Mr Höfkes, what do you associate with wood chips?
Wood chips are my daily bread, so to speak. However, I am not thinking about a meal in this sense, but one of the most important by-products from the timber processing industry. Our work at Rhenus Forest Logistics involves exactly these products
What exactly do you do?
We supply customers in the paper, wood materials, energy and soil production sectors with recycled and residual wood from industry as well as biomass.
Where does your wood come from?
We source wood from different sawmills and from forests. Sustainable forestry management is very important for us when we purchase materials. We also transport large quantities of waste wood.
And what is made from this?
Wood chips are used for the paper and cellulose industry, forest wood chips for fuelling power stations or sawdust for the pellet industry, for example.
How long has wood played a role at Rhenus at all?
For a very long time and in the most varied logistics processes – for example, in port handling and shipping operations. The foundation for what is now Rhenus Forest Logistics was laid in 2004, however, when we acquired the Fehring Holzspäne company. This marked the launch of trading operations and logistics for sawmill by-products.
A great deal has happened since then. You took over the Brenner Group in January 2015. What benefits have ensued from this acquisition?
We’ve been able to broaden our geographical base even further, as a result. We’ve also tapped into new markets for transporting wood and purchasing and selling it. We’ve been able to open up sales opportunities in the energy and insulation materials sectors too.
Rhenus reorganised its wood activities about one year ago and pooled them under the umbrella of Rhenus Forest Logistics. Why?
The reorganisation has enabled us to create a standard market presence. On the one hand, we wanted to respond to our customers’ wishes in an even better way; on the other hand, we wanted to maintain regional proximity to our customers by maintaining our business sites.
Do you need special equipment to transport wood?
Most of our vehicles are trucks with walking floor trailers. These vehicles are capable of unloading bulk materials like wood chips or sawdust by means of a movable floor. We also make use of container vehicles and short wood trains with cranes to load round timber, for example. As we offer our customers continuous purchases and deliveries, we also have our own storage space to provide intermediate storage. We work with partners to chop and sift different kinds of wood.
Do you experience any economic and seasonal fluctuations?
Definitely. Timber is felled whenever the weather is good, for it is harder to drive into forests in wet weather and wood is harder to cut in cold temperatures. Supplies of waste wood are lower in winter, but biomass power stations require more materials during the cold time of the year. There are hardly any long-term price agreements in our business. However, we’re able to transport other bulk materials with our fleet of vehicles in difficult times.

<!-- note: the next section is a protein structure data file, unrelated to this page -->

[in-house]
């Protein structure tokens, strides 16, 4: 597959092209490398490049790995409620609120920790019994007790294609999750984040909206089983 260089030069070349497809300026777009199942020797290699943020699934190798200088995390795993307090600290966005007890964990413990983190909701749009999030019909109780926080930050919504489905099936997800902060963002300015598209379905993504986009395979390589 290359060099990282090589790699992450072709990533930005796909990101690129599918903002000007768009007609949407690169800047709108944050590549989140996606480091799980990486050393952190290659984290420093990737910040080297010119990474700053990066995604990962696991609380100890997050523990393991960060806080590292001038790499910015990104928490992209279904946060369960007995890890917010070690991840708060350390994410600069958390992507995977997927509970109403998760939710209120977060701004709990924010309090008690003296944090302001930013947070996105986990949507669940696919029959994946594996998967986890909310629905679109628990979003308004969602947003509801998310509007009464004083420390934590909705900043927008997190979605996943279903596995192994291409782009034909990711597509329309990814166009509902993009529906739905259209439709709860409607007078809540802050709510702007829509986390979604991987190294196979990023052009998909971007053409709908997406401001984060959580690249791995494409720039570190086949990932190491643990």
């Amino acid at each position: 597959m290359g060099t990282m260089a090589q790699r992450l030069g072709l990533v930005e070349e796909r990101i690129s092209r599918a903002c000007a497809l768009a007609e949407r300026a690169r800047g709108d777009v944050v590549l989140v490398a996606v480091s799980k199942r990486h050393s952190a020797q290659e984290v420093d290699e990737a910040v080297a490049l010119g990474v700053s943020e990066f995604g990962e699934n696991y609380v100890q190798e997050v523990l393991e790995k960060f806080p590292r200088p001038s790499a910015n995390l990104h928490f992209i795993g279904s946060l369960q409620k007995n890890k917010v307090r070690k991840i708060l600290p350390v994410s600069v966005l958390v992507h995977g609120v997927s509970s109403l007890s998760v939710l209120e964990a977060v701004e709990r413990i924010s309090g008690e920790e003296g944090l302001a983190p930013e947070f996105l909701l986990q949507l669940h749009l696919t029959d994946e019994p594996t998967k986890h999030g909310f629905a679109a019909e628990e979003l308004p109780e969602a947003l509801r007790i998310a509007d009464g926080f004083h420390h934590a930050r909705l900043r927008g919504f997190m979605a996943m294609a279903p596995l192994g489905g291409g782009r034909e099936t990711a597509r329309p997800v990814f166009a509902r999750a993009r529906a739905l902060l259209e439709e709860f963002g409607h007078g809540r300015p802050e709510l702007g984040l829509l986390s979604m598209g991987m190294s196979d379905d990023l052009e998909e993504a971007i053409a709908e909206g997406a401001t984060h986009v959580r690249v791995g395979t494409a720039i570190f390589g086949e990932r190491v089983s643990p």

How do you view the position of Rhenus Forest Logistics in a competitive environment?
We’re able to score points in many different respects. Our employees have excellent market and product skills. That’s important, for each production process requires the relevant qualities. We also have our own large fleet of trucks. Then we have flexible infrastructure and an extensive network too.
Your main business activities are based in Germany. In which other countries is Rhenus Forest Logistics active?
We have business operations in Luxembourg through our Rhenus Forest International company and in Switzerland through Rhenus Forest Swiss. We frequently transport and trade in goods across borders. Our business operational area also includes the Netherlands, Belgium and France.
Which other markets do you wish to tap into in future?
Geographically, we can imagine continuing to develop both in regions to the east and to the west. What’s clear is that wood is becoming increasingly important as a renewable raw material in an era of climate change. We’re already providing biomass power stations with the complete supply logistics for wood as the raw material.
Wood chips are not automatically wood chips
Wood chips involve wood that has been chopped and cut. Most of the wood chips transported by Rhenus Forest Logistics occur as a by-product in the sawmill industry.
TMP WOOD CHIPS meet the highest quality standards and are made from spruce and fir wood. They are used in the paper and cellulose industries
MDF WOOD CHIPS are made from deciduous or coniferous types of wood. They are processed into wood fibre boards by being defibred, dried, glued and then pressed.
RECYCLED WOOD CHIPS are made from waste wood. The recycled wood is used in the chipboard panel industry and at power stations.
FOREST WOOD CHIPS originate from the tops of trees or industrial wood. They are mostly used as a fuel at biomass power stations.
Rhenus Forest Logistics
Rhenus pooled its wood activities within Rhenus Forest Logistics on 1 October 2017. The company specialises in transporting and trading in sawmill residue, waste wood and biomass and has a modern fleet of trucks. Rhenus Forest Logistics is certified according to PEFC and FSC, among other things – quality seals that designate forestry products that are manufactured in a cost-effective, socially acceptable and sustainable manner. The Rhenus subsidiary is a specialist disposal company and has an AEO certificate for customs clearance operations.
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